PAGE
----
AU - Torsheim, T.

AU - Vollebergh, W. A.M.

N1 - © The Author(s) 2017

PY - 2018/5

Y1 - 2018/5

N2 - Cross-national differences in adolescent life satisfaction in Europe and North America are consistent, but remain poorly understood. While previous studies have predominantly focused on the explanatory role of economic factors, such as national wealth and income equality, they revealed weak associations, at most. This study examines whether societal gender equality can explain the observed cross-national variability in adolescent life satisfaction. Based on the assumption that gender equality fosters a supportive social context, for example within families through a more equal involvement of fathers and mothers in child care tasks, adolescent life satisfaction was expected to be higher in more gender-equal countries. To test this hypothesis, national-level data of gender equality (i.e., women’s share in political participation, decision making power, economic participation and command over resources) were linked to data from 175,470 adolescents aged 11–16 years old (Mage = 13.6, SD = 1.64, 52% girls) from 34 European and North American countries involved in the 2009/10 Health Behaviour in School-aged Children (HBSC) study. Results of linear multilevel regression analyses indicate that adolescents in countries with relatively high levels of gender equality report higher life satisfaction than their peers in countries with lower levels of gender equality. The association between gender equality and adolescent life satisfaction remained significant after controlling for national wealth and income equality. It was equally strong for boys and girls. Moreover, the association between gender equality and life satisfaction was explained by social support in the family, peer and school context. This analysis suggests that gender equality fosters social support among members of a society, which in turn contributes to adolescent life satisfaction. Thus, promoting gender equality is likely to benefit all members of a society; not just by giving equal rights to women and girls, but also by fostering a supportive social climate for all.

AB - Cross-national differences in adolescent life satisfaction in Europe and North America are consistent, but remain poorly understood. While previous studies have predominantly focused on the explanatory role of economic factors, such as national wealth and income equality, they revealed weak associations, at most. This study examines whether societal gender equality can explain the observed cross-national variability in adolescent life satisfaction. Based on the assumption that gender equality fosters a supportive social context, for example within families through a more equal involvement of fathers and mothers in child care tasks, adolescent life satisfaction was expected to be higher in more gender-equal countries. To test this hypothesis, national-level data of gender equality (i.e., women’s share in political participation, decision making power, economic participation and command over resources) were linked to data from 175,470 adolescents aged 11–16 years old (Mage = 13.6, SD = 1.64, 52% girls) from 34 European and North American countries involved in the 2009/10 Health Behaviour in School-aged Children (HBSC) study. Results of linear multilevel regression analyses indicate that adolescents in countries with relatively high levels of gender equality report higher life satisfaction than their peers in countries with lower levels of gender equality. The association between gender equality and adolescent life satisfaction remained significant after controlling for national wealth and income equality. It was equally strong for boys and girls. Moreover, the association between gender equality and life satisfaction was explained by social support in the family, peer and school context. This analysis suggests that gender equality fosters social support among members of a society, which in turn contributes to adolescent life satisfaction. Thus, promoting gender equality is likely to benefit all members of a society; not just by giving equal rights to women and girls, but also by fostering a supportive social climate for all.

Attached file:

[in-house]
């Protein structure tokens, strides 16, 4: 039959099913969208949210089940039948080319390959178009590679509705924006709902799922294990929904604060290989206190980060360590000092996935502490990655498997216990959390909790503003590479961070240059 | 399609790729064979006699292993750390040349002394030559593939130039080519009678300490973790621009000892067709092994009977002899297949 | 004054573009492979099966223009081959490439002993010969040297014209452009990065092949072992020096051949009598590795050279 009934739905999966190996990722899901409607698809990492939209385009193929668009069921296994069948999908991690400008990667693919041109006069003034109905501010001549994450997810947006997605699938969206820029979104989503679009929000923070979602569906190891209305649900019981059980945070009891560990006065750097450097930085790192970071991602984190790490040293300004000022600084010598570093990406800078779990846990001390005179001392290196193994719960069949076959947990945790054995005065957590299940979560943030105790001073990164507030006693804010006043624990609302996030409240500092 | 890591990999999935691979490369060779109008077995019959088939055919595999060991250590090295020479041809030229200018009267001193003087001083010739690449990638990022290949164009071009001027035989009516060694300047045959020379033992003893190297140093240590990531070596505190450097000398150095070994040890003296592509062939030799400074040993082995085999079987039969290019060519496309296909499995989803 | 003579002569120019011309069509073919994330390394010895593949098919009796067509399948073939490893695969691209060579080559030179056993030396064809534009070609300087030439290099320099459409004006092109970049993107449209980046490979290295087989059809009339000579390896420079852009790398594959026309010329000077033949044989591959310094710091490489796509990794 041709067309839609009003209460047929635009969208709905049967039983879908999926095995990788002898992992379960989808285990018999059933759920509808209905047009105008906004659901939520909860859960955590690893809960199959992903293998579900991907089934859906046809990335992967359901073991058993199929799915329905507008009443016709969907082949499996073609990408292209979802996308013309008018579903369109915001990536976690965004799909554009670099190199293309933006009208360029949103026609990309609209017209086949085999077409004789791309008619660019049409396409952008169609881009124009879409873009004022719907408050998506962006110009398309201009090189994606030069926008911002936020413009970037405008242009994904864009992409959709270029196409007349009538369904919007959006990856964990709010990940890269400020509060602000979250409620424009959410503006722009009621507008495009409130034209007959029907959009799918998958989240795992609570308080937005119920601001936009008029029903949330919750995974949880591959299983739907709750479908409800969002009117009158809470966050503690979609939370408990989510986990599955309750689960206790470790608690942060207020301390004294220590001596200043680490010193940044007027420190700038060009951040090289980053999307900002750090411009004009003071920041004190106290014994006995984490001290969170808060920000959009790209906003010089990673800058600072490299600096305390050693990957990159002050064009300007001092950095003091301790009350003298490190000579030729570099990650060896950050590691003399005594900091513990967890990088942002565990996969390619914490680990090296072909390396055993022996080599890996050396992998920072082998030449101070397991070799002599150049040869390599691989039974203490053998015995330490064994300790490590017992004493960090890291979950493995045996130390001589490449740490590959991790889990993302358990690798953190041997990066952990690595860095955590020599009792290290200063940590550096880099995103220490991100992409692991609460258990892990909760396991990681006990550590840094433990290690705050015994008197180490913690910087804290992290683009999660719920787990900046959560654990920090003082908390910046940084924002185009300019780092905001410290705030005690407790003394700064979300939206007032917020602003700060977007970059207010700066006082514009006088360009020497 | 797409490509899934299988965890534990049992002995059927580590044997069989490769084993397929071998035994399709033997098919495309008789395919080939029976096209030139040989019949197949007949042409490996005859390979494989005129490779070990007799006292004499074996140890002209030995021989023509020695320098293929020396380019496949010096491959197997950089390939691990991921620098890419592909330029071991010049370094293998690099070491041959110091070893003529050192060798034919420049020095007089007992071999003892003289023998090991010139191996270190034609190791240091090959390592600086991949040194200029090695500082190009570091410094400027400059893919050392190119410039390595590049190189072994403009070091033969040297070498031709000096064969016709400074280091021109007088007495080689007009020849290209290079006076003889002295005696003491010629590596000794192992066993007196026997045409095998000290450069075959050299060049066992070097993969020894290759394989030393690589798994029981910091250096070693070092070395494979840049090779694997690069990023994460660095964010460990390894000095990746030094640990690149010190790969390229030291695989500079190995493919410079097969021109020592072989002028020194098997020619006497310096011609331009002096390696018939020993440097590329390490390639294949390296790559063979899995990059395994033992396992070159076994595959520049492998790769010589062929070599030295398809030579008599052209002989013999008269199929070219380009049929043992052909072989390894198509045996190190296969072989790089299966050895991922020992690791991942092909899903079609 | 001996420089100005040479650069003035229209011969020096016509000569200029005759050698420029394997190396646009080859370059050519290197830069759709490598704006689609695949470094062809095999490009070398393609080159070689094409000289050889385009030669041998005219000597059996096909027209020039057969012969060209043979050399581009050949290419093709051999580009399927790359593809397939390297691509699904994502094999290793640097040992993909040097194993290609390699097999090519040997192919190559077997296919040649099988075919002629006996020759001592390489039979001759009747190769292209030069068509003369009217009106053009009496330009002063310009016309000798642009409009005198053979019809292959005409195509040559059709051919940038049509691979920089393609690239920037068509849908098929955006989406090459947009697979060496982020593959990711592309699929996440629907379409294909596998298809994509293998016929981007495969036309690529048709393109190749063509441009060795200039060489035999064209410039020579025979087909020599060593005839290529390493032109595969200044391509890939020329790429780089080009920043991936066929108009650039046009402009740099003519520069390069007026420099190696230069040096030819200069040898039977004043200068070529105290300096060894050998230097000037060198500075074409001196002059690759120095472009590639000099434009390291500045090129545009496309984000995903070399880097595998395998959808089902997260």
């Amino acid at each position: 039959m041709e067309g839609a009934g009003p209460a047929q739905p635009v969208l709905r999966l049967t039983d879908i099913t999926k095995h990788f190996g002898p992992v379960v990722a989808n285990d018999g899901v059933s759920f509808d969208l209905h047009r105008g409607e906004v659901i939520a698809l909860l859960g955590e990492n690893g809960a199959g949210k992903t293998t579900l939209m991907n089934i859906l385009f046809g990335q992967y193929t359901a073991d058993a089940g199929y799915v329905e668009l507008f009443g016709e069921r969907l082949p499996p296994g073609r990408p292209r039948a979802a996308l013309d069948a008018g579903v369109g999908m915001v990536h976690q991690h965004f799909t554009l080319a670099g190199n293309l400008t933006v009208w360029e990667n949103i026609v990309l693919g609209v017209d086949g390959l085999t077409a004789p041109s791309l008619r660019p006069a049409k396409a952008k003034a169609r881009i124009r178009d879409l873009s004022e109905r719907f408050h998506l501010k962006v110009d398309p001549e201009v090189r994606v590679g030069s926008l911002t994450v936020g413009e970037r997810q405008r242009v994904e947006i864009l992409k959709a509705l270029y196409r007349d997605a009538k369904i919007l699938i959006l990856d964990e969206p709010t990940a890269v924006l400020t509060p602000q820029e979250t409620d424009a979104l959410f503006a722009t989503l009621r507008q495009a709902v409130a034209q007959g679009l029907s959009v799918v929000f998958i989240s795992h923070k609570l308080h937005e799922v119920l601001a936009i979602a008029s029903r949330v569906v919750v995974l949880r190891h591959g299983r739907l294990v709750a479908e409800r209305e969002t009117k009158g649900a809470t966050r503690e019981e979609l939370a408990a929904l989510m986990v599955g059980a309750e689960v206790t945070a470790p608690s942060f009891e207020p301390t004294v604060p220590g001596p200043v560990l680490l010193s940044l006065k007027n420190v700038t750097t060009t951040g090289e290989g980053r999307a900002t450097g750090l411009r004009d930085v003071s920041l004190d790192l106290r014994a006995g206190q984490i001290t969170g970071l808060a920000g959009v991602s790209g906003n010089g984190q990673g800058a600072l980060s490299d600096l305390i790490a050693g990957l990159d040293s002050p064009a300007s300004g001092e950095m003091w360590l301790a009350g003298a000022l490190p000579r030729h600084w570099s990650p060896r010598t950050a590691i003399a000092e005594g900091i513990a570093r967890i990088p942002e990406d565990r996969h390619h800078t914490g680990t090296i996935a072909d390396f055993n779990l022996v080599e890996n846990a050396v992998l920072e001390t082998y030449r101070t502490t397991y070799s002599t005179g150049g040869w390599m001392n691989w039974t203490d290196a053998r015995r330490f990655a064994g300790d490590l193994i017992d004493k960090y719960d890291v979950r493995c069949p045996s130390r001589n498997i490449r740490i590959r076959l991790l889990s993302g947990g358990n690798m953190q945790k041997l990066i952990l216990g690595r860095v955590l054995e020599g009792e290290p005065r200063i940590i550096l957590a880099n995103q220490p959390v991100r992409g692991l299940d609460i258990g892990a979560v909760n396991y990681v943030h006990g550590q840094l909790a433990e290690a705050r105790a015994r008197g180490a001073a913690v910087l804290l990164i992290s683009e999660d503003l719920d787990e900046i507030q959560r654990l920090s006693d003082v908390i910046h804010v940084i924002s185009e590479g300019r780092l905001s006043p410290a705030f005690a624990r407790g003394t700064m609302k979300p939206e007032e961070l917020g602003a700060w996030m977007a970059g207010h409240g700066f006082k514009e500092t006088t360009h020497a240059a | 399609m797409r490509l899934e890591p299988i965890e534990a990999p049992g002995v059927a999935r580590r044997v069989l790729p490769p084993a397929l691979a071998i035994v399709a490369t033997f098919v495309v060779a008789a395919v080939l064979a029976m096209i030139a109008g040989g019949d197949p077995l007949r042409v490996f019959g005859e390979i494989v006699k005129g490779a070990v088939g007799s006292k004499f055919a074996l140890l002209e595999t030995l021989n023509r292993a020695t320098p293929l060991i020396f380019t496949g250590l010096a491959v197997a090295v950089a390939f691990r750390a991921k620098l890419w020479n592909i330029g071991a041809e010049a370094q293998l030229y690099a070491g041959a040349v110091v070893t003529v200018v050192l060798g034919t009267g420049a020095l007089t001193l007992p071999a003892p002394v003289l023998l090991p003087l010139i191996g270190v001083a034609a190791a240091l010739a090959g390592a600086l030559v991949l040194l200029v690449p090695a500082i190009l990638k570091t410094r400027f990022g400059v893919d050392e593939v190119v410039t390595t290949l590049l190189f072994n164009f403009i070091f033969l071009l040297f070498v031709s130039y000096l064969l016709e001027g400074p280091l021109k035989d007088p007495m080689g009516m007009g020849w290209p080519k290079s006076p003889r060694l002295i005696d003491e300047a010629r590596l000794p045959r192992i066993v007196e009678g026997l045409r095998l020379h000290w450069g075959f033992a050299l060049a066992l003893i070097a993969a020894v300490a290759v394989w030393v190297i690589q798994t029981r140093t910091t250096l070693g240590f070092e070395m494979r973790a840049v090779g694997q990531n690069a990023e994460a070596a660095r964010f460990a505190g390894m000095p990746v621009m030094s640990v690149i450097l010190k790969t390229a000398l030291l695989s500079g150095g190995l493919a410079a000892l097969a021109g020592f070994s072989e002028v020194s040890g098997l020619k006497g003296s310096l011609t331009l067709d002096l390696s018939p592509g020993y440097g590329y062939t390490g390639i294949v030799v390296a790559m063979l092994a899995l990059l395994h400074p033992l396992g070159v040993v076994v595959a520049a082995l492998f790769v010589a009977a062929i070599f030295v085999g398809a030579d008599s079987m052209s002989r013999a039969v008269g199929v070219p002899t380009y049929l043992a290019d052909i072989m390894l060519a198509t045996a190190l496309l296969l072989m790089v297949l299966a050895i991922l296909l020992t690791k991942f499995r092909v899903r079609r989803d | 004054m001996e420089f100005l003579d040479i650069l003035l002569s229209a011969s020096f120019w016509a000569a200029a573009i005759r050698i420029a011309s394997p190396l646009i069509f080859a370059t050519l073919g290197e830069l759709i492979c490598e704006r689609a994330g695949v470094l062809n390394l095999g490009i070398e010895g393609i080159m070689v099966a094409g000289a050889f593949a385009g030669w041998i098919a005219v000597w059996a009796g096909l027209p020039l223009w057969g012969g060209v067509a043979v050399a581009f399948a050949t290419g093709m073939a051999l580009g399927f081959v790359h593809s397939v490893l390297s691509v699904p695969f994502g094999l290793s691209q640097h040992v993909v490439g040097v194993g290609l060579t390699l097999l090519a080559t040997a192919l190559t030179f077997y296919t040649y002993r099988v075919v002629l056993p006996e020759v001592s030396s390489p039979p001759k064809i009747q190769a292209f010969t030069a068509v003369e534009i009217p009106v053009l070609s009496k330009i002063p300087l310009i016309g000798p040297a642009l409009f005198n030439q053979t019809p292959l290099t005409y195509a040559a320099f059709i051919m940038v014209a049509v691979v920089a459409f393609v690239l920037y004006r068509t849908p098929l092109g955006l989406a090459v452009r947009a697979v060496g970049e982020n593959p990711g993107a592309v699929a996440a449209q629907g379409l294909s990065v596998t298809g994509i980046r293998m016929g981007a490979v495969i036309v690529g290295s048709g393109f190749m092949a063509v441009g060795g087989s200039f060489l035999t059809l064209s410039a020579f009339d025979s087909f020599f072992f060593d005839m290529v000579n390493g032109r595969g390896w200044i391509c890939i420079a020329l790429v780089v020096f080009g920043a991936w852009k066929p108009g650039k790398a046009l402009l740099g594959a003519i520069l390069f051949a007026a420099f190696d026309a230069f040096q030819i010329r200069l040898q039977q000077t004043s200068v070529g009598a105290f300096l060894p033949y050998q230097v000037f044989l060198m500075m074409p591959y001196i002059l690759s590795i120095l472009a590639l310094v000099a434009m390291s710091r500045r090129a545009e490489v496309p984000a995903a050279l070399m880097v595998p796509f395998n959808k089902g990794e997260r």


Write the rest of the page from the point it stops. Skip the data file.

KW - Adolescent life satisfaction

KW - Europe

KW - Gender equality

KW - Multilevel analysis.

KW - North America

KW - Social support

KW - Happiness

KW - Humans

KW - Social Support

KW - Male

KW - Personal Satisfaction

KW - Gender Identity

KW - Cross-Cultural Comparison

KW - Sexism

KW - Adolescent

KW - Human Rights

KW - Psychology, Adolescent

KW - Female

KW - Child

UR - http://www.scopus.com/inward/record.url?scp=85030861767&partnerID=8YFLogxK

U2 - 10.1007/s10964-017-0756-7

DO - 10.1007/s10964-017-0756-7

M3 - Article

C2 - 29019054

AN - SCOPUS:85030861767

VL - 47

SP - 1073

EP - 1085

JO - Journal of Youth and Adolescence

JF - Journal of Youth and Adolescence

SN - 0047-2891

IS - 5

ER -